In May/June 2004 we polled 2300 UCSB faculty, staff and students to find out how they commute to UCSB, how often, by what mode, and why. This was part of a study sponsored by Caltrans through the California Partners in Advanced Transit and Highways (PATH) at UC Berkeley. The formal title of the project was “Spatial and Temporal Utility Modeling to Increase Transit Ridership.”

Bus beats car in the green areas. Spatial quirks (like the big green patch at the airport) are the unavoidable side-effect of interpolating over unpopulated areas.
The survey was the first step.  Next, based on MTD route maps and schedules, we developed software to calculate travel time by bus from and to different parts of the city at different times of day. We mapped regions of the city that are well served and not as well served. We calculated how much longer (or not as long) the trip takes by bus than by car. And we designed an algorithm to work out new bus routes, to improve service to those who currently have little choice but to drive. The results could potentially be applied to alleviate both the congestion on the south coast and the parking crisis at UCSB. Alleviate—not eliminate.  More generally they could be applied to transit optimization anywhere, particularly at large employer sites.

Unfortunately due to funding limitations we weren't able to take the next step and determine whether the routes would be financially viable for the transit agencies, or how inter-agency cost sharing could address the bottom line.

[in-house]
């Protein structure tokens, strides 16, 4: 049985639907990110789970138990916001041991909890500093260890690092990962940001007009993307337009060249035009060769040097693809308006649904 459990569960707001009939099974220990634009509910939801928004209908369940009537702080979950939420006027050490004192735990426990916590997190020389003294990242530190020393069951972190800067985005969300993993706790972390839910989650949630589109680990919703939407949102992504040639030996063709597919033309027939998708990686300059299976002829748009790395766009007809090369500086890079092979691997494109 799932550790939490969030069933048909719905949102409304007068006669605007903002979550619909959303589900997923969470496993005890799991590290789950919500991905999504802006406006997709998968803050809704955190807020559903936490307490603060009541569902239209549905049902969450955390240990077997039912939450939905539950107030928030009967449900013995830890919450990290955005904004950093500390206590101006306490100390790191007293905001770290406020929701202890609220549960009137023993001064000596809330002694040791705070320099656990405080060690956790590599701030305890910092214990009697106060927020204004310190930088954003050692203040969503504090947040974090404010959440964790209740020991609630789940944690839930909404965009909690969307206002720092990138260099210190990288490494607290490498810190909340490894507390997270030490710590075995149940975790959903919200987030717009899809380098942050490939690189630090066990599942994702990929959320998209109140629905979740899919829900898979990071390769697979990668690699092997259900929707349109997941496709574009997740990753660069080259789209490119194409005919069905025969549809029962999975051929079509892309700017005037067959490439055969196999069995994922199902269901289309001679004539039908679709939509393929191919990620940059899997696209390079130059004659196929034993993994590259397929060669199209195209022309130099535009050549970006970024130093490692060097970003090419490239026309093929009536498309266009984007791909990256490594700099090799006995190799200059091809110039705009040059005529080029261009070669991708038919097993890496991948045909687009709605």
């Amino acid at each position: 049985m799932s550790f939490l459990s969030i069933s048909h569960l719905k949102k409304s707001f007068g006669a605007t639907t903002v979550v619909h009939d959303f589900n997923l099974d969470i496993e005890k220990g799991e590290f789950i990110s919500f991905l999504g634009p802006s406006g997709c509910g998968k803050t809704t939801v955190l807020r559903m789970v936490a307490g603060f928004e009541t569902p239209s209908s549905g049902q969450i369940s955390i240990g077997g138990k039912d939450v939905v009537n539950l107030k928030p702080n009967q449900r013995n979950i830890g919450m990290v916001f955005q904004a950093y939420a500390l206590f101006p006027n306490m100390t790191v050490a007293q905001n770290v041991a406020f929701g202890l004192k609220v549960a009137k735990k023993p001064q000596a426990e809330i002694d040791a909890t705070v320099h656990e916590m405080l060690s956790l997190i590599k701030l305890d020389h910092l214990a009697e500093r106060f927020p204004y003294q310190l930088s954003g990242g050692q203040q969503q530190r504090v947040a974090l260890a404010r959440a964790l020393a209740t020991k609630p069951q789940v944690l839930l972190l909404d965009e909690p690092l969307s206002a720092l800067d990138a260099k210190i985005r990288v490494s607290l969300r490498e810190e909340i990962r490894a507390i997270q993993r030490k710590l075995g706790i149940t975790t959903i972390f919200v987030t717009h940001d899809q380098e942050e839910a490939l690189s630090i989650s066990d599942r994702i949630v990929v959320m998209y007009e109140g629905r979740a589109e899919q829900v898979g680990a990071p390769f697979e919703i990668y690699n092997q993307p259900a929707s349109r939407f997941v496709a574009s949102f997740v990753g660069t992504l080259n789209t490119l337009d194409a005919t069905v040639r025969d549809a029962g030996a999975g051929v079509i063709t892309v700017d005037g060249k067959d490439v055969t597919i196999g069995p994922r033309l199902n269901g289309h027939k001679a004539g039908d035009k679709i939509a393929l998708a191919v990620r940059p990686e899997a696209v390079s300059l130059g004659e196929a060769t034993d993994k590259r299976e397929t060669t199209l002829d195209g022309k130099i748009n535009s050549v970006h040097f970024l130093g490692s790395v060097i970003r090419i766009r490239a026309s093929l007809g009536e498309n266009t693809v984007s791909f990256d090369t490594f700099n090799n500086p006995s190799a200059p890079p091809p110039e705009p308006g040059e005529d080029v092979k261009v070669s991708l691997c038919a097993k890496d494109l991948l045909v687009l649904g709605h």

The project ended 2004 December 31. The final report is now available. Stepping back into history, here are a few links of interest:

  1. The survey announcement page
  2. Early tabulations of results (before the undergraduate responses came in) are worth a quick look—some insights, some laughs
  3. One very heartening aspect of the survey was that roughly half the respondents, 1100 out of 2300, took the time to offer free-form comments in addition to answering the multiple choice questions. A lot of reading but highly recommended input for policy makers.

In general the response rate was higher than we dreamed, and answers were mostly error-free. Thank you, UCSB! And thanks to the many agencies who supported the research in various ways: UCSB Transportation and Parking Services, UCSB Transportation Alternatives Board, UCSB Human Resources, UCSB Social Science Survey Center, The Daily Nexus, Santa Barbara Metropolitan Transit District, Santa Barbara County Association of Governments, Nextbus Inc, Coalition for Sustainable Transportation, Coastal Rail Now, and Tele Atlas North America Inc (formerly Geographic Data Technologies Inc).

Richard Church, Principal Investigator
Val Noronha, Project Director

    University of California, Santa Barbara
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